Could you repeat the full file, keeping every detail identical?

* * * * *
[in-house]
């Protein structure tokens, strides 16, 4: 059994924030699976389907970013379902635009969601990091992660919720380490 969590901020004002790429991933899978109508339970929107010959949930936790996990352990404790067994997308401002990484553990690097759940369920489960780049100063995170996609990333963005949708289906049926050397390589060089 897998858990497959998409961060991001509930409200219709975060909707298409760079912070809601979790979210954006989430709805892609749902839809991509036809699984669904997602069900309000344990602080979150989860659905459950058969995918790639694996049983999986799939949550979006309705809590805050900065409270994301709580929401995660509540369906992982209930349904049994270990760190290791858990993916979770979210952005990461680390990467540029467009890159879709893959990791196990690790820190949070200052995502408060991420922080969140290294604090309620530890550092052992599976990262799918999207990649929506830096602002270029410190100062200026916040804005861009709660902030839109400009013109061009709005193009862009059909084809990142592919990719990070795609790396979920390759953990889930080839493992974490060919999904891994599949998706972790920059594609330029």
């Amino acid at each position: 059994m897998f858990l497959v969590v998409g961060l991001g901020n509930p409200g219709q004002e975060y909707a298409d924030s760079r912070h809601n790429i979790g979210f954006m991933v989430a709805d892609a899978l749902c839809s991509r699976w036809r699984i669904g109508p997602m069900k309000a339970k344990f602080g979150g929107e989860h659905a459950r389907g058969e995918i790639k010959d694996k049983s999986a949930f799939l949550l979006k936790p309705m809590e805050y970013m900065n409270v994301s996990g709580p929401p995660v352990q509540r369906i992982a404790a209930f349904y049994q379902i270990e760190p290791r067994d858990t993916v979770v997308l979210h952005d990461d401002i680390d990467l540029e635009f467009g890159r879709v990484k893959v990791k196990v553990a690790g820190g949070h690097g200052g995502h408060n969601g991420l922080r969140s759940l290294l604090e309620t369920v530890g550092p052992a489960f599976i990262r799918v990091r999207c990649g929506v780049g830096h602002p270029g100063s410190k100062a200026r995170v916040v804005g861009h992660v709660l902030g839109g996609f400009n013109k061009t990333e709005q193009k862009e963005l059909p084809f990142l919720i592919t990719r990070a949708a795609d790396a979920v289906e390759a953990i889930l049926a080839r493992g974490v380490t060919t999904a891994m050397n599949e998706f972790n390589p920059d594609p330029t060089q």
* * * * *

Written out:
[in-house]
């Protein structure tokens, strides 16, 4: 059994924030699976389907970013379902635009969601990091992660919720380490 969590901020004002790429991933899978109508339970929107010959949930936790996990352990404790067994997308401002990484553990690097759940369920489960780049100063995170996609990333963005949708289906049926050397390589060089 897998858990497959998409961060991001509930409200219709975060909707298409760079912070809601979790979210954006989430709805892609749902839809991509036809699984669904997602069900309000344990602080979150989860659905459950058969995918790639694996049983999986799939949550979006309705809590805050900065409270994301709580929401995660509540369906992982209930349904049994270990760190290791858990993916979770979210952005990461680390990467540029467009890159879709893959990791196990690790820190949070200052995502408060991420922080969140290294604090309620530890550092052992599976990262799918999207990649929506830096602002270029410190100062200026916040804005861009709660902030839109400009013109061009709005193009862009059909084809990142592919990719990070795609790396979920390759953990889930080839493992974490060919999904891994599949998706972790920059594609330029």
């Amino acid at each position: 059994m897998f858990l497959v969590v998409g961060l991001g901020n509930p409200g219709q004002e975060y909707a298409d924030s760079r912070h809601n790429i979790g979210f954006m991933v989430a709805d892609a899978l749902c839809s991509r699976w036809r699984i669904g109508p997602m069900k309000a339970k344990f602080g979150g929107e989860h659905a459950r389907g058969e995918i790639k010959d694996k049983s999986a949930f799939l949550l979006k936790p309705m809590e805050y970013m900065n409270v994301s996990g709580p929401p995660v352990q509540r369906i992982a404790a209930f349904y049994q379902i270990e760190p290791r067994d858990t993916v979770v997308l979210h952005d990461d401002i680390d990467l540029e635009f467009g890159r879709v990484k893959v990791k196990v553990a690790g820190g949070h690097g200052g995502h408060n969601g991420l922080r969140s759940l290294l604090e309620t369920v530890g550092p052992a489960f599976i990262r799918v990091r999207c990649g929506v780049g830096h602002p270029g100063s410190k100062a200026r995170v916040v804005g861009h992660v709660l902030g839109g996609f400009n013109k061009t990333e709005q193009k862009e963005l059909p084809f990142l919720i592919t990719r990070a949708a795609d790396a979920v289906e390759a953990i889930l049926a080839r493992g974490v380490t060919t999904a891994m050397n599949e998706f972790n390589p920059d594609p330029t060089q």